16. Today I’m starting a version of Tom Kerridge’s “hog roast” from his new hand and flowers cookbook. belly of pork rolled and SV for 8 hours at 70°, the skin in a separate bag done for 24 hours. Once they’re both cooked and chilled I’ll put them back together again ready to roast tomorrow evening.
  17. Looking great @Ann_T how do you find it?
  18. You’re going to love it! I’ve it used mine for a few weeks (been on a lower carb diet to shed the extra weight I’ve gained during lockdown!). Can’t wait to get it out again.
  19. &roid


    I have that exact same oxo one and it’s the best I’ve used. For me, the non-negotiable add on was a pair of Kevlar cutproof gloves. They cost all of £7 on amazon but have saved my hands more times than I can remember. https://www.amazon.co.uk/dp/B07FDQJVF2/ref=cm_sw_r_cp_api_i_FvMhFbR1FW434
  20. Wow! Thanks for taking the time for such a detailed answer again 🙂👍 for logistical reasons I’ll have to go overnight this weekend but I’ll definitely look to do some shorter ones when time allows. the dough in the glass was simply pulled from the main dough straight after mixing. I guess this will have slowed it down some given it was such a low volume for all of its rise? I’ll do as you suggest and go for as short as possible overnight in bulk then ball up first thing in the morning. I could do the dough around 9-10pm then ball it around 8am with an aim to cook around 1-2pm. That would be 16 hours In total so maybe I should just go for the same yeast amount as last time and see where it gets me? Depending on how that goes I’ll try the 0.2% yeast and a much shorter rise next time out. I am - although this is definitely a work in progress! I think I’m starting to get the hang of it though and it definitely seems to make a nice job than other techniques I’ve tried. when I get this Neapolitan business a bit more sorted I’d like to have a go of NY style. I’ve seen some people get very nice looking results from a koda 16 with the gas control turned the wrong way to give more NY temperatures. That can wait for another day though!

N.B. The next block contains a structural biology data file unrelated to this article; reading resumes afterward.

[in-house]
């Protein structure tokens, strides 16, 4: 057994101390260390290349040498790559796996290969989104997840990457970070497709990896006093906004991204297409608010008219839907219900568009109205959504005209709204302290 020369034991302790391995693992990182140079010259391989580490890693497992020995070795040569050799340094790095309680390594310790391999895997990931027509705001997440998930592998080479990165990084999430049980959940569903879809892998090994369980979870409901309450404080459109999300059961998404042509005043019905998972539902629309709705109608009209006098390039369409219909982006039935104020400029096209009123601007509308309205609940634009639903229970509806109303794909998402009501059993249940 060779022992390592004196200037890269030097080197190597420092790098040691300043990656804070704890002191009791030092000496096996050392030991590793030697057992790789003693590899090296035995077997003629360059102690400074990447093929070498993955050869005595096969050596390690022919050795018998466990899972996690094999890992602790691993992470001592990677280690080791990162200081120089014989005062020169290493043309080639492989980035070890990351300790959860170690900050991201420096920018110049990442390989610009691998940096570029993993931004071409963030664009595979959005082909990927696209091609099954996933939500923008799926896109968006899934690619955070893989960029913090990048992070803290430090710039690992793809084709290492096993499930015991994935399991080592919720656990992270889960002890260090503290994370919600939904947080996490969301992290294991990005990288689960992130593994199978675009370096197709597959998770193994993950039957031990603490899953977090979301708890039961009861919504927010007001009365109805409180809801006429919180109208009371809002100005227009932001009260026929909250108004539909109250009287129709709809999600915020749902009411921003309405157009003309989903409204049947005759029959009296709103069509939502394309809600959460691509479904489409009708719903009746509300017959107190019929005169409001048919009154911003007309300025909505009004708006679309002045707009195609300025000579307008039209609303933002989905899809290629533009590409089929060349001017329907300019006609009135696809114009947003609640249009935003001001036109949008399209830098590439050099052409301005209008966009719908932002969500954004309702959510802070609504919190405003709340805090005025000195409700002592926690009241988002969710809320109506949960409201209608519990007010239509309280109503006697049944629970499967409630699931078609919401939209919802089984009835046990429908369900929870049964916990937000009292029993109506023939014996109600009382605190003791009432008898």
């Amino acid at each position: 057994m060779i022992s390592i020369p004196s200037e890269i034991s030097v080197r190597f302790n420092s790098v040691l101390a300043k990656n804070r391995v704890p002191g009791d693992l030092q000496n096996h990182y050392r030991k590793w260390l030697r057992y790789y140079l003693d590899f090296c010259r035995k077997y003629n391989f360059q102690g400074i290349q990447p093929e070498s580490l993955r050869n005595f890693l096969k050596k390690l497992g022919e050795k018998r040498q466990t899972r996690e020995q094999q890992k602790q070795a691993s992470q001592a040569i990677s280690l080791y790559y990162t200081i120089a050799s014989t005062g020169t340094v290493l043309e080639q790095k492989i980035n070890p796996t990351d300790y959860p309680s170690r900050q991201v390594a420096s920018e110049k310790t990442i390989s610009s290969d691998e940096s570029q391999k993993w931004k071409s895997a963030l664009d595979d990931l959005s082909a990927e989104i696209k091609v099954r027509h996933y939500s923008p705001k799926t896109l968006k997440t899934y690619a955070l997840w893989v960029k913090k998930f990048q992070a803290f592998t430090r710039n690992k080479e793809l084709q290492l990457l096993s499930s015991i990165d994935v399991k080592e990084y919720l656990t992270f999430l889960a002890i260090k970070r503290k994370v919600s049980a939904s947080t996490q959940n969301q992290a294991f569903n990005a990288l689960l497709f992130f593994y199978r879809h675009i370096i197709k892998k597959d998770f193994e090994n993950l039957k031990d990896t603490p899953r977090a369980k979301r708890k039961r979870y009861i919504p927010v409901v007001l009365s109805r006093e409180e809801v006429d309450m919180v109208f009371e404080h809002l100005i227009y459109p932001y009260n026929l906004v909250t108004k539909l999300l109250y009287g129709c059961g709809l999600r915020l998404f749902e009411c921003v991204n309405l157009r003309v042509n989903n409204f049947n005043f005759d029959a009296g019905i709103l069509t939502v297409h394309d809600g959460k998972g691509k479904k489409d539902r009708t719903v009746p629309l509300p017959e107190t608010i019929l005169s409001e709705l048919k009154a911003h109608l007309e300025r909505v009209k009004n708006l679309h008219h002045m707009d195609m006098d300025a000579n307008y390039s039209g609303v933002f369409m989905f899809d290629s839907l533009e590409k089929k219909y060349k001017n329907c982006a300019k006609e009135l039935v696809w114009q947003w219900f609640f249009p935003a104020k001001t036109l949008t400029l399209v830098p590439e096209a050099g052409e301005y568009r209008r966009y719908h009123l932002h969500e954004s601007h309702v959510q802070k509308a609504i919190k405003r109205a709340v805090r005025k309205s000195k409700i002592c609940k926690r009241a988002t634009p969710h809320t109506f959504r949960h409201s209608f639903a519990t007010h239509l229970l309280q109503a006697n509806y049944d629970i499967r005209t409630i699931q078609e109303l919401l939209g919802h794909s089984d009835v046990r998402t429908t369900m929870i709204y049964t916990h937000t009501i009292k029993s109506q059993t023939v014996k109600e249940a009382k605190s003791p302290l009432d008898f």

21. A font of knowledge as always 🙂👍 yeast is saf laveur ADY from a 500g tub. It’s a few months old but is working well in other breads at the moment. the test ball had more than doubled overnight which I guess is a good thing? This pic was at just shy of 24 hours from first mixing. maybe I’ll try the exact same recipe again but with an overnight proof instead of 8-10 hours. I could mix the dough at 6pm then ball it up at say 10pm ready to cook at 1-2pm the following day...